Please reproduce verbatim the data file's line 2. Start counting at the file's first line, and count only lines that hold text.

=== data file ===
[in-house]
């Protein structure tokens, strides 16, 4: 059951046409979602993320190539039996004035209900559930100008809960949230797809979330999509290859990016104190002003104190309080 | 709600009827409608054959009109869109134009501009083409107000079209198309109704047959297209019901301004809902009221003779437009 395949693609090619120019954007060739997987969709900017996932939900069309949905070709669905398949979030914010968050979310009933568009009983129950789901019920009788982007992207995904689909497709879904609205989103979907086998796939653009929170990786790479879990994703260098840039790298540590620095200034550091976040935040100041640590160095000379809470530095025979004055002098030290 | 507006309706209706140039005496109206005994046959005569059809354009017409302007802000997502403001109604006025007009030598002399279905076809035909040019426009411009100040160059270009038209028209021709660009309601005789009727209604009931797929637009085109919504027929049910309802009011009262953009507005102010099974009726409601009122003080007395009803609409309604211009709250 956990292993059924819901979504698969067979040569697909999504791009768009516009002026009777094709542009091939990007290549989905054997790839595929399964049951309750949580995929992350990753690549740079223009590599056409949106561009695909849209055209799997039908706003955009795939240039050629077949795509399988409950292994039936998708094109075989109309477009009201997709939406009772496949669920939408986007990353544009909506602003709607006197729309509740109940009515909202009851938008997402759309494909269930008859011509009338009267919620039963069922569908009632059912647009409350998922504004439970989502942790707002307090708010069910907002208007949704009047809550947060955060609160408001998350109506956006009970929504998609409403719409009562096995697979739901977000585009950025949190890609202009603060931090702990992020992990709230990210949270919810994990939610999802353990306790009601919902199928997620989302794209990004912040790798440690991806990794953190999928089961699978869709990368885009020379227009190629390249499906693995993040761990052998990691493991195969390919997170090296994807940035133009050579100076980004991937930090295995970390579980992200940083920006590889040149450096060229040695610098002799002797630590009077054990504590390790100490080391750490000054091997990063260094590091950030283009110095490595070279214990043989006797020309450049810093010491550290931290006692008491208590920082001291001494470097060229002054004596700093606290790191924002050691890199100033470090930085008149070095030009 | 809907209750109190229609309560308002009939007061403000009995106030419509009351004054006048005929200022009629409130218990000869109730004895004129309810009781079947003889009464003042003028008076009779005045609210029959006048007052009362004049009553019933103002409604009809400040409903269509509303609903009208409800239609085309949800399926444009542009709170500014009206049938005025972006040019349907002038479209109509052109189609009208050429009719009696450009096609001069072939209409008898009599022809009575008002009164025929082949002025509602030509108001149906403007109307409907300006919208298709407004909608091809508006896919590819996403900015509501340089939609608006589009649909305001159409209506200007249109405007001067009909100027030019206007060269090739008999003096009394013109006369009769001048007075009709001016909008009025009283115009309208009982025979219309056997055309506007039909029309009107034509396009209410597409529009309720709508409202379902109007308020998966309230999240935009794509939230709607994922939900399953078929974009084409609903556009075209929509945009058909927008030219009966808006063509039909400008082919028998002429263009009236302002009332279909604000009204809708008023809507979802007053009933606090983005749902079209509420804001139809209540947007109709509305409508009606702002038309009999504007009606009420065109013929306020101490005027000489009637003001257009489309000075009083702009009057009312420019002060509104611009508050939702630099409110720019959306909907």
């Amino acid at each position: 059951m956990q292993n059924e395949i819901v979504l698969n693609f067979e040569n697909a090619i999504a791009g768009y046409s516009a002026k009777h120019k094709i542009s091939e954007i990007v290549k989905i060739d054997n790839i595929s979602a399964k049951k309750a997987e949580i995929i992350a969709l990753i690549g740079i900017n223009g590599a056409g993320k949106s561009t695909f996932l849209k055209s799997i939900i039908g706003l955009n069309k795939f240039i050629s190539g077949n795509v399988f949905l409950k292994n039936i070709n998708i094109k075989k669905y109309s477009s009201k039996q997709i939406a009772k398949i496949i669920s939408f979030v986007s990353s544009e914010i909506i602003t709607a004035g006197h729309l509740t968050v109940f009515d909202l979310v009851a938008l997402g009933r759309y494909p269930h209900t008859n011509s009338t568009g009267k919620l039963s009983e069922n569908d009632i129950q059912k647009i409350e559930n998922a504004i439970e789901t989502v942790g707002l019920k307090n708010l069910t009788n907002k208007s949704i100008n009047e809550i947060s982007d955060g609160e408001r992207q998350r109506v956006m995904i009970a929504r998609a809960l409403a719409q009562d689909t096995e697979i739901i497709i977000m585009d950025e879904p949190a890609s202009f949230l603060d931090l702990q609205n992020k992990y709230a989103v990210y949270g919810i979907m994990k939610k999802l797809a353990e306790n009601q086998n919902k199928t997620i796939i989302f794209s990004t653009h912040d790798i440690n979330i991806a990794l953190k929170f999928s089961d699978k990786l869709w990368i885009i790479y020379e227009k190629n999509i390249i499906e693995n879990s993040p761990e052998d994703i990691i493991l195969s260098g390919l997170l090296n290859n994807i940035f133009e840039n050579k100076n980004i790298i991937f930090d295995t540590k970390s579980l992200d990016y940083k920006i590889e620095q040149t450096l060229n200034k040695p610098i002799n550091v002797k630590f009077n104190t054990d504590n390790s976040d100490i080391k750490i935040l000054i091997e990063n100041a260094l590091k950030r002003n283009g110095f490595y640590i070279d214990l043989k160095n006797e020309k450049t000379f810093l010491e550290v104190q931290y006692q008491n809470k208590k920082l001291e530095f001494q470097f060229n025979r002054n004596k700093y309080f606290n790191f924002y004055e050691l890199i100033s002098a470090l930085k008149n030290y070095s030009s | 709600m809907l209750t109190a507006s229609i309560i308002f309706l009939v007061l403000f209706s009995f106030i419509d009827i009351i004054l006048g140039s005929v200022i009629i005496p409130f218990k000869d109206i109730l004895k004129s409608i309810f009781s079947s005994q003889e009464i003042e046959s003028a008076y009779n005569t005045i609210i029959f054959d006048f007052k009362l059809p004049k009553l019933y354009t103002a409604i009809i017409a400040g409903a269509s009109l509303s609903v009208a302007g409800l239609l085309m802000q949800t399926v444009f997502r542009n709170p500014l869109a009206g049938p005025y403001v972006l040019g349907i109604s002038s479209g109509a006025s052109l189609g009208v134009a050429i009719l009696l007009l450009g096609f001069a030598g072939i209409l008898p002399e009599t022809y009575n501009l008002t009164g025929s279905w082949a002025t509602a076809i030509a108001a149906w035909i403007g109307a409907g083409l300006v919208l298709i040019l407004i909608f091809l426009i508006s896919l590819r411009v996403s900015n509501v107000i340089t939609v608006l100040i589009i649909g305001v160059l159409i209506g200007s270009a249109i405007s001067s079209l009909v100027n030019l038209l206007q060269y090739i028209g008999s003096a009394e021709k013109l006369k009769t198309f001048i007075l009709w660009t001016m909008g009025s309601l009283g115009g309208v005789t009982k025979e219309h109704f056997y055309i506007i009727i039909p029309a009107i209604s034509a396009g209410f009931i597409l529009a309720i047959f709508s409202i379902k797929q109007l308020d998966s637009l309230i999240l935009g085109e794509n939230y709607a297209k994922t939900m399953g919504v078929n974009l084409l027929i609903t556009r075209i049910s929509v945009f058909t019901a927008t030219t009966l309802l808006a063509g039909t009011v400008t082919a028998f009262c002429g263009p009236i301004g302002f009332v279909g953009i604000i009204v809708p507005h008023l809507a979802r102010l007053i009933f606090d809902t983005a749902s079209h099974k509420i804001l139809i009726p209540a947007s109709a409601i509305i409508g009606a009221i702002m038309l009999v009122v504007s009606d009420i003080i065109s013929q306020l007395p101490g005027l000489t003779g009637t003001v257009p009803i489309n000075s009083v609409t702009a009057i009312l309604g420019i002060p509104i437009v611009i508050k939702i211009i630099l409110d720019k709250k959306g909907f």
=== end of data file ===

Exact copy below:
């Protein structure tokens, strides 16, 4: 059951046409979602993320190539039996004035209900559930100008809960949230797809979330999509290859990016104190002003104190309080 | 709600009827409608054959009109869109134009501009083409107000079209198309109704047959297209019901301004809902009221003779437009 395949693609090619120019954007060739997987969709900017996932939900069309949905070709669905398949979030914010968050979310009933568009009983129950789901019920009788982007992207995904689909497709879904609205989103979907086998796939653009929170990786790479879990994703260098840039790298540590620095200034550091976040935040100041640590160095000379809470530095025979004055002098030290 | 507006309706209706140039005496109206005994046959005569059809354009017409302007802000997502403001109604006025007009030598002399279905076809035909040019426009411009100040160059270009038209028209021709660009309601005789009727209604009931797929637009085109919504027929049910309802009011009262953009507005102010099974009726409601009122003080007395009803609409309604211009709250 956990292993059924819901979504698969067979040569697909999504791009768009516009002026009777094709542009091939990007290549989905054997790839595929399964049951309750949580995929992350990753690549740079223009590599056409949106561009695909849209055209799997039908706003955009795939240039050629077949795509399988409950292994039936998708094109075989109309477009009201997709939406009772496949669920939408986007990353544009909506602003709607006197729309509740109940009515909202009851938008997402759309494909269930008859011509009338009267919620039963069922569908009632059912647009409350998922504004439970989502942790707002307090708010069910907002208007949704009047809550947060955060609160408001998350109506956006009970929504998609409403719409009562096995697979739901977000585009950025949190890609202009603060931090702990992020992990709230990210949270919810994990939610999802353990306790009601919902199928997620989302794209990004912040790798440690991806990794953190999928089961699978869709990368885009020379227009190629390249499906693995993040761990052998990691493991195969390919997170090296994807940035133009050579100076980004991937930090295995970390579980992200940083920006590889040149450096060229040695610098002799002797630590009077054990504590390790100490080391750490000054091997990063260094590091950030283009110095490595070279214990043989006797020309450049810093010491550290931290006692008491208590920082001291001494470097060229002054004596700093606290790191924002050691890199100033470090930085008149070095030009 | 809907209750109190229609309560308002009939007061403000009995106030419509009351004054006048005929200022009629409130218990000869109730004895004129309810009781079947003889009464003042003028008076009779005045609210029959006048007052009362004049009553019933103002409604009809400040409903269509509303609903009208409800239609085309949800399926444009542009709170500014009206049938005025972006040019349907002038479209109509052109189609009208050429009719009696450009096609001069072939209409008898009599022809009575008002009164025929082949002025509602030509108001149906403007109307409907300006919208298709407004909608091809508006896919590819996403900015509501340089939609608006589009649909305001159409209506200007249109405007001067009909100027030019206007060269090739008999003096009394013109006369009769001048007075009709001016909008009025009283115009309208009982025979219309056997055309506007039909029309009107034509396009209410597409529009309720709508409202379902109007308020998966309230999240935009794509939230709607994922939900399953078929974009084409609903556009075209929509945009058909927008030219009966808006063509039909400008082919028998002429263009009236302002009332279909604000009204809708008023809507979802007053009933606090983005749902079209509420804001139809209540947007109709509305409508009606702002038309009999504007009606009420065109013929306020101490005027000489009637003001257009489309000075009083702009009057009312420019002060509104611009508050939702630099409110720019959306909907």